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  • Intelligence in players?

    I posted this on the main page as well.

    Bill Polian (former NFL General Manager for the Bills, Panthers and Colts) was on Sportsnet 590 last night talking about evaluation criteria when scouting potential draft picks. And one of the factors he mentioned is a player's ability to scan the field, absorb/process all information in a split second, and react/make the right decision accordingly. I loosely interpret this to mean intelligence (not "football IQ", but general intelligence). He said that he has seen hundreds of players over the years who have all the physical gifts in the world, combined with a strong/dedicated work ethic, who have failed on the field because of their inability to process information quickly. He was mainly speaking of quarterbacks, but reiterated that it applies to all other positions as well.

    Long story short, I wonder how true this is in basketball. Is general intelligence what truly separates good players from the all-time greats? Should general IQ tests be used as part of the scouting process? Do the Raptors currently have players that appear to be of high IQ (again, not "basketball IQ", but general intelligence)?

    Thoughts?

  • #2
    I'm not really sold on a generalized IQ test. They could administer one, put I wouldnt put too much stock into it.

    I know some people who are not the brightest bulbs in the package, but they have amazing instincts and reflexes. Granted, its not on the NBA level, but some people just have a feel for the game I find, and they're not necessarily 'smart'

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    • #3
      I imagine there is a level of truth to this, but I'm not sure its entirely encompassed by 'IQ'

      I think a big part of this is still physical (ie. reaction time, in the sense of the muscles doing what the brain is asking, and hand eye co-ordination, both of which can come from someone who isn't necessarily seen as an 'athlete'), but also mental. Specifically confidence. If you are 2nd guessing yourself, or unsure of your decision, even if only for a split second, that can be the difference between making or missing a play in any sport.

      I think concepts like intelligence (IQ) helps someone know what they should be doing (ie. properly running a play the coach called) or helps with ideas like pattern recognition (ie. the QB has been going left so I'm going position myself a little closer to that side of the field) and as such still adds becomes a net benifit.

      But then again, maybe being intelligent also gives one more confidence and thereby further improves their ability to, or atleast appear to, make good decisions

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      • #4
        LeBron James is the best player in the league, but I wouldn't say he's particularly bright. Same case with VC. On the other hand Shane Battier strikes me as a player whom has a high IQ, but he's not at the level of those other two. I would think it's a combination of a physical gifts along with intelligence (both basket ball and general IQ).

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        • #5
          Mediumcore wrote: View Post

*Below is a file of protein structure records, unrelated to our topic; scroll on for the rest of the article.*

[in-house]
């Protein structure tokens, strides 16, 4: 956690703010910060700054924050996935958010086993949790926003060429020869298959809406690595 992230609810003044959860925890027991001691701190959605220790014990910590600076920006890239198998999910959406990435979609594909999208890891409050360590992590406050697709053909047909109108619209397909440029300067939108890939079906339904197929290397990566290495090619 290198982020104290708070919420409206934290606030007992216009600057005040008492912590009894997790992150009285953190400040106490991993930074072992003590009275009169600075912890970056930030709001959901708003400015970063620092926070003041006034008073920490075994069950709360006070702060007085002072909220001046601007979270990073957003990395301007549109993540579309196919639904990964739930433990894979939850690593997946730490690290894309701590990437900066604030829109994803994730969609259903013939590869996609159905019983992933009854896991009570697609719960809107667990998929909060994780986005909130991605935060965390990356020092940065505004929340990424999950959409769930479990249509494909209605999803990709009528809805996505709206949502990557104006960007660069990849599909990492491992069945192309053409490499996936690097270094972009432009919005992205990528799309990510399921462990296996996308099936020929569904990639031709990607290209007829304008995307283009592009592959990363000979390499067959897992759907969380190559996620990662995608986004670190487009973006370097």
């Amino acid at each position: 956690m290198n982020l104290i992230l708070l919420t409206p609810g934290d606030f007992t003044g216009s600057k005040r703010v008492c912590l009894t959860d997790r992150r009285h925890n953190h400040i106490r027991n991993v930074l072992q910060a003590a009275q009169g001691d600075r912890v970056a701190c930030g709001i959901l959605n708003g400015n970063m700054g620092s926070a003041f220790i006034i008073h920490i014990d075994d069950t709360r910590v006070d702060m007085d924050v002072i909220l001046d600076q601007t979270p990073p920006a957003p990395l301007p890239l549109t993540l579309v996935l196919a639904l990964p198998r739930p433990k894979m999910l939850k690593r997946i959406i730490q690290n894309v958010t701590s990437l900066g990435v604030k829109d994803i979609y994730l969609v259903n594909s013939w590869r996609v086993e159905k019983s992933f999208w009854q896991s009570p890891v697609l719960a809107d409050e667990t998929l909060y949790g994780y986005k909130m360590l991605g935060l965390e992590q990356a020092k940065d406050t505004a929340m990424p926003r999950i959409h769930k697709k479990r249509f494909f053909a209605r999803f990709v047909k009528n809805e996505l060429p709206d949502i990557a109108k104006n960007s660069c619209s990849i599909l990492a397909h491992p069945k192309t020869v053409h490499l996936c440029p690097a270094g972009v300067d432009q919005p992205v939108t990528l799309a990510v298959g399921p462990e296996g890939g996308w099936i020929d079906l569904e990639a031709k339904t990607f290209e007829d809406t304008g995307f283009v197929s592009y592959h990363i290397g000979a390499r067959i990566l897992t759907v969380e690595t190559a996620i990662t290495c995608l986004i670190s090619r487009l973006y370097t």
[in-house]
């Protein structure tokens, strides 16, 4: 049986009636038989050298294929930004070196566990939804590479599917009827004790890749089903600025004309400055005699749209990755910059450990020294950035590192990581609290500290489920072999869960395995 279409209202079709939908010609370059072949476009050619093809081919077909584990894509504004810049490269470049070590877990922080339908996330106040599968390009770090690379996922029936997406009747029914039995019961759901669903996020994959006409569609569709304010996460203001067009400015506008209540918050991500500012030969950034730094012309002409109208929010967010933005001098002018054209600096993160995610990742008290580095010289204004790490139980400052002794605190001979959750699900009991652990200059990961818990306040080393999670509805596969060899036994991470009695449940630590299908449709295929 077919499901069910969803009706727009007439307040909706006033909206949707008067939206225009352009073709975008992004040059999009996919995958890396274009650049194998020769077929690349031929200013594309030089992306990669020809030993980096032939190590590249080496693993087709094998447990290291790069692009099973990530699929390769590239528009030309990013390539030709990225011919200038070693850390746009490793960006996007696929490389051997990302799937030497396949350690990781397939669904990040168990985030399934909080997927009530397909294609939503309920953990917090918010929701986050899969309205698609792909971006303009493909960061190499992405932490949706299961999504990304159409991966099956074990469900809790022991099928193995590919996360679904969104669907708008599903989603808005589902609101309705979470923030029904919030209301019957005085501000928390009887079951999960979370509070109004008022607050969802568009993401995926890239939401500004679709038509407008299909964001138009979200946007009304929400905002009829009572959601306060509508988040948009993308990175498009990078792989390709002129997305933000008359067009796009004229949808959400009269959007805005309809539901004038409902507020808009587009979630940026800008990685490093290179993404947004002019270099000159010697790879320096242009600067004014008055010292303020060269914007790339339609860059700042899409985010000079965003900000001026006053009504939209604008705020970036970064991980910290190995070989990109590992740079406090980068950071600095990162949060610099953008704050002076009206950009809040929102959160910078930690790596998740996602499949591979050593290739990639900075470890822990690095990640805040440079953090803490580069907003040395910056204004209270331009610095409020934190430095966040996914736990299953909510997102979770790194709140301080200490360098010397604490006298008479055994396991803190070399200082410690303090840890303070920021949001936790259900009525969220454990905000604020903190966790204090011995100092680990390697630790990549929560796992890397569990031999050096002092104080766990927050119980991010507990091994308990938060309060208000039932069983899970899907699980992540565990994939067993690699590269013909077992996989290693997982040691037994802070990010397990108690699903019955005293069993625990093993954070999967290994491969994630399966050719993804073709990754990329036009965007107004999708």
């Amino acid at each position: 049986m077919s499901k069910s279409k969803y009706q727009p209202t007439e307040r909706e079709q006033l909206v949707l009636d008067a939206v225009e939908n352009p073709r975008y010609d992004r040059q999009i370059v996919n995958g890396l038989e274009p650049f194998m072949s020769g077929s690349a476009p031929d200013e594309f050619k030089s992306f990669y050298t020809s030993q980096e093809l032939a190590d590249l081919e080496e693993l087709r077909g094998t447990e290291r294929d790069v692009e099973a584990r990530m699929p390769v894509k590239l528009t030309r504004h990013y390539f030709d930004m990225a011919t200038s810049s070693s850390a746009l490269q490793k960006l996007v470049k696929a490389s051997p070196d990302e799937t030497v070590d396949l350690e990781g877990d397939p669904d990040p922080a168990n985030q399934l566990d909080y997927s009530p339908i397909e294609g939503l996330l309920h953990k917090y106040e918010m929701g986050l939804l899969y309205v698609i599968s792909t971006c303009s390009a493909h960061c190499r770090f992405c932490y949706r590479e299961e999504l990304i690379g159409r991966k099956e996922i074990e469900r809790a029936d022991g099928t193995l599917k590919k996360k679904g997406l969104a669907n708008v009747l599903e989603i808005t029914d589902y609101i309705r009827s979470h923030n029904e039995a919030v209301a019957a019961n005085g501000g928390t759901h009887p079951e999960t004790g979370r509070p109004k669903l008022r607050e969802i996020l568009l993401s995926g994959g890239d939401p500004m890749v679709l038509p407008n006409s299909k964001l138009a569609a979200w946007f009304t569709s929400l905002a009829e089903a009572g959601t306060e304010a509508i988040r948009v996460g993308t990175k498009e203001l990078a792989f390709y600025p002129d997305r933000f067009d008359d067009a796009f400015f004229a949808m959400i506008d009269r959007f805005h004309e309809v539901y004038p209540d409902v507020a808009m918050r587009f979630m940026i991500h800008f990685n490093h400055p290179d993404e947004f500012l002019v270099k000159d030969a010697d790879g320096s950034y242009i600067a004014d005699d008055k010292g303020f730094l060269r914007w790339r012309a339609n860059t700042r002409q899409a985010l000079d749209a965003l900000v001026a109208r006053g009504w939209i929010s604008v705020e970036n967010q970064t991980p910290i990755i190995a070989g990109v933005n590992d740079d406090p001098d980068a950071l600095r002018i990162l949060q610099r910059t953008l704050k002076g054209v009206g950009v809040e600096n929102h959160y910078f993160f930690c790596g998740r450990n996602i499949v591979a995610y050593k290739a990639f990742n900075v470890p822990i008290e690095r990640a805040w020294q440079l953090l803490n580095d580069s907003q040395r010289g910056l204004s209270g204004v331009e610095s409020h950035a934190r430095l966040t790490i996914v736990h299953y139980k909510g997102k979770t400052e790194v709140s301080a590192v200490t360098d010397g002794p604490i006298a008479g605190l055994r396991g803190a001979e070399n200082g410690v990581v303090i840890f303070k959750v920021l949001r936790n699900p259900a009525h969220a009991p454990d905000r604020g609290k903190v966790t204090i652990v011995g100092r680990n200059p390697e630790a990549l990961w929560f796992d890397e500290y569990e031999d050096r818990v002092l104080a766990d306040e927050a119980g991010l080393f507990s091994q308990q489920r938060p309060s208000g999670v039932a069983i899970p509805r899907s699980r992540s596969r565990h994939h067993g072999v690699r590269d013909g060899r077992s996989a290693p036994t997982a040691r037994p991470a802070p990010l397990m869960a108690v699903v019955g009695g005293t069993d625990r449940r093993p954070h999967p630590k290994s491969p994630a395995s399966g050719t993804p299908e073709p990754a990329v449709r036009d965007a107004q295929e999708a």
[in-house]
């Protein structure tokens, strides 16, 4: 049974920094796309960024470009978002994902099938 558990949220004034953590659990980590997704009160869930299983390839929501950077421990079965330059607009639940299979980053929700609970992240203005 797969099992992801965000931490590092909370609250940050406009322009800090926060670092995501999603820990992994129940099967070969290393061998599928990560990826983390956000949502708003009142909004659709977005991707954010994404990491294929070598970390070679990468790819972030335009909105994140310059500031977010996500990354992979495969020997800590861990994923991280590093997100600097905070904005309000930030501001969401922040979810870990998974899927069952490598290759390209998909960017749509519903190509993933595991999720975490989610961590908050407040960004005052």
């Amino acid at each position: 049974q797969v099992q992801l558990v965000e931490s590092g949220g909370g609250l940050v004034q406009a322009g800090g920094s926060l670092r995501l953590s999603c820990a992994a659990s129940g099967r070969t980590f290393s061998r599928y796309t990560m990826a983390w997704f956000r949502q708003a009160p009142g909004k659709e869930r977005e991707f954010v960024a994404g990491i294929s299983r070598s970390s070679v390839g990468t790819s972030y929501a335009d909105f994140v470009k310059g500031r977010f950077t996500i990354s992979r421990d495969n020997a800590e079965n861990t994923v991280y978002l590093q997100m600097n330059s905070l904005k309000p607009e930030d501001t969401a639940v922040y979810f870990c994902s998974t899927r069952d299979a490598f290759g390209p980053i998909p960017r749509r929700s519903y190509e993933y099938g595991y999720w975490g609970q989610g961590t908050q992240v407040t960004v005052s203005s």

LeBron James is the best player in the league, but I wouldn't say he's particularly bright. Same case with VC. On the other hand Shane Battier strikes me as a player whom has a high IQ, but he's not at the level of those other two. I would think it's a combination of a physical gifts along with intelligence (both basket ball and general IQ).
          I didn't mean that IQ is the sole reason, but perhaps the missing ingredient that separates good from great. Physical ability and work ethic are still crucial.

          BTW, just curious, what about LeBron gives the impression that he isn't bright?

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          • #6
            It's being physically gifted, combined with intelligence to be able to use those gifts in an effective manner. Coaches can help.

            EDIT: To elaborate a bit, an example would be DD. He's an athletic freak, but he hasn't been able to utilize his gifts properly. I think having Casey on his ass and teaching him how to play (instead of under Triano, where he'd just 'play') is helping him a lot.

            An IQ test probably wouldn't be worth as much as having a coaching staff / veterans that can help teach players what they should be looking for on the court.
            Last edited by Zewo; Fri Nov 16th, 2012, 10:14 AM.

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            • #7
              Zewo wrote: View Post
              It's being physically gifted, combined with intelligence to be able to use those gifts in an effective manner. Coaches can help.
              Coaches can indeed help with the decision-making, but can they help with the brain's reaction time, and how a player visualizes formations, sets, etc.? I'm going to say no because those are innate characteristics.

              Using Bargnani as an example, he's a physically gifted player who coaches have spent years trying to help him with his understanding of defensive principles. Bargnani's lack of work ethic is part of the issue, but is it possible that Bargnani is physically incapable of reading/reacting to situations as they happen in the moment, based of a limitation in his brain?
              Last edited by Nilanka; Fri Nov 16th, 2012, 10:20 AM.

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              • #8
                Zewo wrote: View Post
                It's being physically gifted, combined with intelligence to be able to use those gifts in an effective manner. Coaches can help.

                EDIT: To elaborate a bit, an example would be DD. He's an athletic freak, but he hasn't been able to utilize his gifts properly. I think having Casey on his ass and teaching him how to play (instead of under Triano, where he'd just 'play') is helping him a lot.